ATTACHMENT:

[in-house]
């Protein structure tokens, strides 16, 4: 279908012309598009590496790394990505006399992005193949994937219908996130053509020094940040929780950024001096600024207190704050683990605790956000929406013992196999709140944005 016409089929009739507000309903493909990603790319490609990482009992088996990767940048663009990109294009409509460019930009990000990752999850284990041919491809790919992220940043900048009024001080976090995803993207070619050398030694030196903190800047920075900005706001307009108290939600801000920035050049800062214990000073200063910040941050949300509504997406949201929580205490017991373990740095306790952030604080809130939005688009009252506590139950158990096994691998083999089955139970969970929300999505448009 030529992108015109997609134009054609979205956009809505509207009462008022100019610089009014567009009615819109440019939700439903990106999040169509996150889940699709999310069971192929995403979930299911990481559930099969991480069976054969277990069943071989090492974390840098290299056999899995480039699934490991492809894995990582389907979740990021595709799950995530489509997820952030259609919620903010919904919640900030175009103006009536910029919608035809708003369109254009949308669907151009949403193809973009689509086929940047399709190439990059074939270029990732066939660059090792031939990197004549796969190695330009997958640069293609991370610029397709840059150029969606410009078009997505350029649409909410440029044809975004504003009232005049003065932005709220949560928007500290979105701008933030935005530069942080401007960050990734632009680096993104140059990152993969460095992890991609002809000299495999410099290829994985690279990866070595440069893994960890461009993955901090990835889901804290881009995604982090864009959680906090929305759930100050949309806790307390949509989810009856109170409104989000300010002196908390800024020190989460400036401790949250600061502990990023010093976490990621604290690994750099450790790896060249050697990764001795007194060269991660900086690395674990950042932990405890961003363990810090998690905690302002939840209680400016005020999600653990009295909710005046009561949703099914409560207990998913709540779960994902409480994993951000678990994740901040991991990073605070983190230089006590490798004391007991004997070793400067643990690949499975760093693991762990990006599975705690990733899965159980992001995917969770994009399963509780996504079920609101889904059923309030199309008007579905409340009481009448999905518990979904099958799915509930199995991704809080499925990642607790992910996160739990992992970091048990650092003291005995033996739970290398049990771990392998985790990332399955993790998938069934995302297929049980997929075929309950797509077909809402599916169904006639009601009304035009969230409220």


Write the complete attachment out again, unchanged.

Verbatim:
[in-house]
């Protein structure tokens, strides 16, 4: 279908012309598009590496790394990505006399992005193949994937219908996130053509020094940040929780950024001096600024207190704050683990605790956000929406013992196999709140944005 016409089929009739507000309903493909990603790319490609990482009992088996990767940048663009990109294009409509460019930009990000990752999850284990041919491809790919992220940043900048009024001080976090995803993207070619050398030694030196903190800047920075900005706001307009108290939600801000920035050049800062214990000073200063910040941050949300509504997406949201929580205490017991373990740095306790952030604080809130939005688009009252506590139950158990096994691998083999089955139970969970929300999505448009 030529992108015109997609134009054609979205956009809505509207009462008022100019610089009014567009009615819109440019939700439903990106999040169509996150889940699709999310069971192929995403979930299911990481559930099969991480069976054969277990069943071989090492974390840098290299056999899995480039699934490991492809894995990582389907979740990021595709799950995530489509997820952030259609919620903010919904919640900030175009103006009536910029919608035809708003369109254009949308669907151009949403193809973009689509086929940047399709190439990059074939270029990732066939660059090792031939990197004549796969190695330009997958640069293609991370610029397709840059150029969606410009078009997505350029649409909410440029044809975004504003009232005049003065932005709220949560928007500290979105701008933030935005530069942080401007960050990734632009680096993104140059990152993969460095992890991609002809000299495999410099290829994985690279990866070595440069893994960890461009993955901090990835889901804290881009995604982090864009959680906090929305759930100050949309806790307390949509989810009856109170409104989000300010002196908390800024020190989460400036401790949250600061502990990023010093976490990621604290690994750099450790790896060249050697990764001795007194060269991660900086690395674990950042932990405890961003363990810090998690905690302002939840209680400016005020999600653990009295909710005046009561949703099914409560207990998913709540779960994902409480994993951000678990994740901040991991990073605070983190230089006590490798004391007991004997070793400067643990690949499975760093693991762990990006599975705690990733899965159980992001995917969770994009399963509780996504079920609101889904059923309030199309008007579905409340009481009448999905518990979904099958799915509930199995991704809080499925990642607790992910996160739990992992970091048990650092003291005995033996739970290398049990771990392998985790990332399955993790998938069934995302297929049980997929075929309950797509077909809402599916169904006639009601009304035009969230409220």